2016 started off as one of the worst years on record for the stock market. As investors scrambled around dreading that the bull market might be over, the Federal Reserve and Central Banks from the around have continued to pacify fears that despite the jerky start, economic indicators were positive.
The Federal Reserve incessantly refers to the unemployment numbers, which fell to 4.9 percent (the lowest in a decade), as proof that the economy is continuing to strengthen. But how true are the soothing words of the Central Banks as compared to the economic data?
Gold the Indicator
In the ancient days, gold was considered the medium of exchange but in more recent times, especially since the elimination of the gold standard, the precious metal has been seen as a commodity. The prices of commodities fluctuate with the overall demand and supply of the global economy. As the global economy decelerates, commodities fall in price. As of 2016, almost all commodities have dropped in value and leading that dramatic decline is oil. Despite the precipitous drop in commodity prices, one commodity that has not depreciated but rather increased in value is gold. Unlike other commodities, gold can fluidly transition between being a commodity, medium of currency or hedge against financial uncertainty. In the current fickle financial environment, gold has reasserted itself as a form of insurance against the unstable fiat currencies.
Unlike other commodities, gold can be seen as a vote of confidence for Central Banks around the world including the Federal Reserve. Gold has been up about 14% against the Dollar but roaring against other currencies like the Ruble, Yen, etc. The rise in the price of gold indicates that investors are flocking to the precious metal as means of indemnification. Thus, all the assortments of financial tools that the Central Banks have employed such as quantitative easing, negative interest rates, etc. have failed with respect to propping up the economy. Despite all the “positive” indications by the Federal Reserve, the economic numbers from around the world are indicating the world is or will be in a global recession.
The US, the world’s largest economy, has not been performing as well as the administration and Federal Reserve has claimed. Despite the stock market breaking records in the last several years, the fundamentals did not support it rather the Federal Reserve’s intervention via quantitative easing and interest rate reductions have helped create the artificial bull market. The largest misleading indicator is the unemployment rate, which is claimed to be at 4.9% but, in reality, is much higher. Some estimates put the unemployment numbers closer to recession/depression levels. In addition, today more than half of Americans are on a form of government assistance. The following data indicates a worsening economic situation:
- Exports were in decline in a year over year basis by 7%
- Factory orders have dropped for 14 consecutive months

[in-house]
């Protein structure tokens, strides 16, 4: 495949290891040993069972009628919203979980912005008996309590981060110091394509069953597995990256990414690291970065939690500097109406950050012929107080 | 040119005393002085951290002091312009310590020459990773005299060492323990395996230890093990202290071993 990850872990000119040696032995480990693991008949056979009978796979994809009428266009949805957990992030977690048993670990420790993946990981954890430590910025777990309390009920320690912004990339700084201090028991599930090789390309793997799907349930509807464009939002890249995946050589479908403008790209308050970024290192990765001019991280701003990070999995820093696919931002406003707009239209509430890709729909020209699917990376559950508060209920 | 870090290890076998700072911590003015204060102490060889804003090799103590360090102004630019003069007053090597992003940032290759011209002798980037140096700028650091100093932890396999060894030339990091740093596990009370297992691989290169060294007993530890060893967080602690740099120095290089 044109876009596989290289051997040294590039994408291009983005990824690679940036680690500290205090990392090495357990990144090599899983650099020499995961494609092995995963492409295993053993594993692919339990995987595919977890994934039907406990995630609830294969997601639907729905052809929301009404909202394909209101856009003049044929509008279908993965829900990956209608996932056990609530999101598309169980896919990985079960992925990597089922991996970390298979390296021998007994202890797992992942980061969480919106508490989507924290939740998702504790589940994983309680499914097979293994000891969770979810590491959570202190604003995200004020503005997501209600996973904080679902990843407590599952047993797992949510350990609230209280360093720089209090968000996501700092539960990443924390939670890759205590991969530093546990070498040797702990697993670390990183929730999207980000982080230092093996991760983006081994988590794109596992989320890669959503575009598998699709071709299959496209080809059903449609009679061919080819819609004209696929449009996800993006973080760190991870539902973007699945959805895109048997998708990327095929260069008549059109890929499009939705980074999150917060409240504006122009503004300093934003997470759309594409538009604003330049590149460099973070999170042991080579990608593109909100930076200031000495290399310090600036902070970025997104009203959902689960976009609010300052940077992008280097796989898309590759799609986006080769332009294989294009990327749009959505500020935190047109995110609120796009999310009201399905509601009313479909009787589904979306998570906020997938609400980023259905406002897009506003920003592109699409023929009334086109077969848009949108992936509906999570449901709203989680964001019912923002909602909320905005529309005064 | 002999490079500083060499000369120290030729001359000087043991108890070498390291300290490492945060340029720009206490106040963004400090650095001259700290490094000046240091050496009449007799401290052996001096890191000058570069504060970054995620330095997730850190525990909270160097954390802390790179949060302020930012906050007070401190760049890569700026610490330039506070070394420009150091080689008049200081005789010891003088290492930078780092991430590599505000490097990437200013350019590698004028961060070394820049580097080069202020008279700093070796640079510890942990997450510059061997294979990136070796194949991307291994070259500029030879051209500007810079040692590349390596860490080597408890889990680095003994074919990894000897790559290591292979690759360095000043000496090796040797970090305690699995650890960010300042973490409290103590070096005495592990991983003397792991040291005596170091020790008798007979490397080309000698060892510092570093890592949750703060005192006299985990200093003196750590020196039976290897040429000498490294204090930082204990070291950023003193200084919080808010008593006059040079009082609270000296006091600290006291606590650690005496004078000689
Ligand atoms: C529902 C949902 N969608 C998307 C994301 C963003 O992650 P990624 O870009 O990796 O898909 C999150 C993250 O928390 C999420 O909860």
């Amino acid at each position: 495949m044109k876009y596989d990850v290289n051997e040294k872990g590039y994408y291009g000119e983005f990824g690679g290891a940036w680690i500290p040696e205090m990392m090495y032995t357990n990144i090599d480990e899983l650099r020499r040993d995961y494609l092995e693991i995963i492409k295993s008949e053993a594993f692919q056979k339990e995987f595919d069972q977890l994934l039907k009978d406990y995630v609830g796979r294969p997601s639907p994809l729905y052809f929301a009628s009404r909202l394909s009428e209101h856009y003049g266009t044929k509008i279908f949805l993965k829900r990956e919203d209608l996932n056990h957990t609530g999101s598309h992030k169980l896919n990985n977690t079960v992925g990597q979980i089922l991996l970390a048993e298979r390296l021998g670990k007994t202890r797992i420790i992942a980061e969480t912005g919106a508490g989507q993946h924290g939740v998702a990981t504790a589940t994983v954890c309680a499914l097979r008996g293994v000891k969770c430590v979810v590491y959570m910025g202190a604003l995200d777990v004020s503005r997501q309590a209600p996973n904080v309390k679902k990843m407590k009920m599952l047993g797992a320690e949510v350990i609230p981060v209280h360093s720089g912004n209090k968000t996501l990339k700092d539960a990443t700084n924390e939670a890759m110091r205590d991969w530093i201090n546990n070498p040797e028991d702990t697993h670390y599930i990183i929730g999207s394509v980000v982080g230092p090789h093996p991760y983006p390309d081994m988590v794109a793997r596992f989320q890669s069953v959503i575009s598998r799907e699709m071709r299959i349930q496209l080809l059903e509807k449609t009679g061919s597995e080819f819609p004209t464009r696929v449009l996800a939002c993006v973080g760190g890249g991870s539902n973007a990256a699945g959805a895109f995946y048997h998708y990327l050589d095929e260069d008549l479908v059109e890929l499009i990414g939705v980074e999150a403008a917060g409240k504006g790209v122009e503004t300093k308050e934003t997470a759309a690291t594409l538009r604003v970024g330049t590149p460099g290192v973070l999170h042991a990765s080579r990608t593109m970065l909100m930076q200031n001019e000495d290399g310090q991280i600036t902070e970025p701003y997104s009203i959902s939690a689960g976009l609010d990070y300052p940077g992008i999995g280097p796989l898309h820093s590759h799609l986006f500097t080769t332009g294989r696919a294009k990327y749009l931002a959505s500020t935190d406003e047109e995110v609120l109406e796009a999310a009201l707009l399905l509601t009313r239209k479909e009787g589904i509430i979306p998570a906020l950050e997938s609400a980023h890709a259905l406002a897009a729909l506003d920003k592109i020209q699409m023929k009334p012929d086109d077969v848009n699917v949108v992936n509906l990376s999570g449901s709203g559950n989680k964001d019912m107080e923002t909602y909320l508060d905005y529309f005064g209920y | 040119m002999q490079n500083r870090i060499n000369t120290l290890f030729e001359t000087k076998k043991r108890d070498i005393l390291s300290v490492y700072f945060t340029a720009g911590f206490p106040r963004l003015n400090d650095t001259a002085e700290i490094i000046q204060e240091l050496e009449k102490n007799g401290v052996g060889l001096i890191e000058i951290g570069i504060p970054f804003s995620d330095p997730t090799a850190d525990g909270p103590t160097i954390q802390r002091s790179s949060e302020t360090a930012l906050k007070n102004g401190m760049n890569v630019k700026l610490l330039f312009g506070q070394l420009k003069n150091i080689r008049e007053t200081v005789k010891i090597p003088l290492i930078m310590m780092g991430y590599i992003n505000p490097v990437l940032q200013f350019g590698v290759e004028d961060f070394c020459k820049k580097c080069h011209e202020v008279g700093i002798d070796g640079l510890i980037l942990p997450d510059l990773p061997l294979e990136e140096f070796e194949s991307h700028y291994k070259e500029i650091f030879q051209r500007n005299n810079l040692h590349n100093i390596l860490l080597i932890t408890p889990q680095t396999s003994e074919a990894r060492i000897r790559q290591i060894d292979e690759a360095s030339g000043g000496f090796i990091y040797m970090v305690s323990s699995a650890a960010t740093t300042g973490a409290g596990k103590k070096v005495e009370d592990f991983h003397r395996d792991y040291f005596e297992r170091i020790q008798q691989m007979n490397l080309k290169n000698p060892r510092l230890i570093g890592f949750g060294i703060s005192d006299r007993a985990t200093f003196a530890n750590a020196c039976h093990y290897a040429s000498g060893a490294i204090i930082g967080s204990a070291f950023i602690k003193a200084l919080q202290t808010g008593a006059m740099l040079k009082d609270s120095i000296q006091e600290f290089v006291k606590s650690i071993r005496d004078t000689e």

- The Restaurant Performance Index, a monthly composite index that tracks the health and outlook of the restaurant industry, has dropped to the lowest level since 2008
- The Baltic Dry Index, a measure of the price of moving major raw materials by sea, fell below 300 for the first time. This signals a dramatic drop in global demand for raw materials since the index is a direct measure of demand for shipping capacity
- Orders for the Class 8 trucks have been almost cut in half on a year to year basis, which indicates demand for supplies has largely declined within the US
- Despite approaches to reduce production of oil by global producers, the price of oil has more or less stayed below $30 USD per barrel. This indicates the global economy has slowed down
- A large number of those employed in the US since the Great Recession was due to the boom in the Oil and Gas (O&G) industry. It is now reported that 67 O&G companies are filing for bankruptcy in the US and that 35% of all O&G companies around the world are at risk of becoming insolvent. This is in addition to the tens of thousands that have been laid off since the decline in oil prices
- The number of job cuts skyrocketed by 220% in the month of January
- Retail stores are shutting down at a stunning pace across the country
While the US numbers are looking bleak at best, the global data is not any better:
- Chinese exports have fallen by more than 11% on a year over year basis
- Chinese imports are even worse in January on year over year basis indicating a decline of almost 20% –This dramatic decline is part of a larger trend of Chinese imports declining now for 15 months in a row
- Indian exports plunged by almost 14% on a year over year basis
- Japanese exports have declined by almost 10% on a year over year basis while their imports have declined by almost 20%
- For the sixth time in six years, Japanese GDP growth has treaded negative territory
- The overall global stock market currently exhibits a bear market with about 20% of all global stock wealth being wiped out in the last year alone
Unfortunately for global investors, the continued intervention by Central Banks around the world, in the hopes of propping up the languishing economies, has caused the global economy to only worsen. Since the 2008 crash, the interest rates have been slashed by the Central Banks almost 640 times and more than 12 trillion dollars’ worth of assets have been purchased by them to no avail. Despite attempting to resolve the financial crash of 2008, governments did not eliminate the root cause of the problem but rather applied a bandage solution, which only worsened over time. Now it is all beginning to slowly unravel. All that is needed is a Black Swan event to bring the Central Banks to use the “R-word ” in describing the global economy.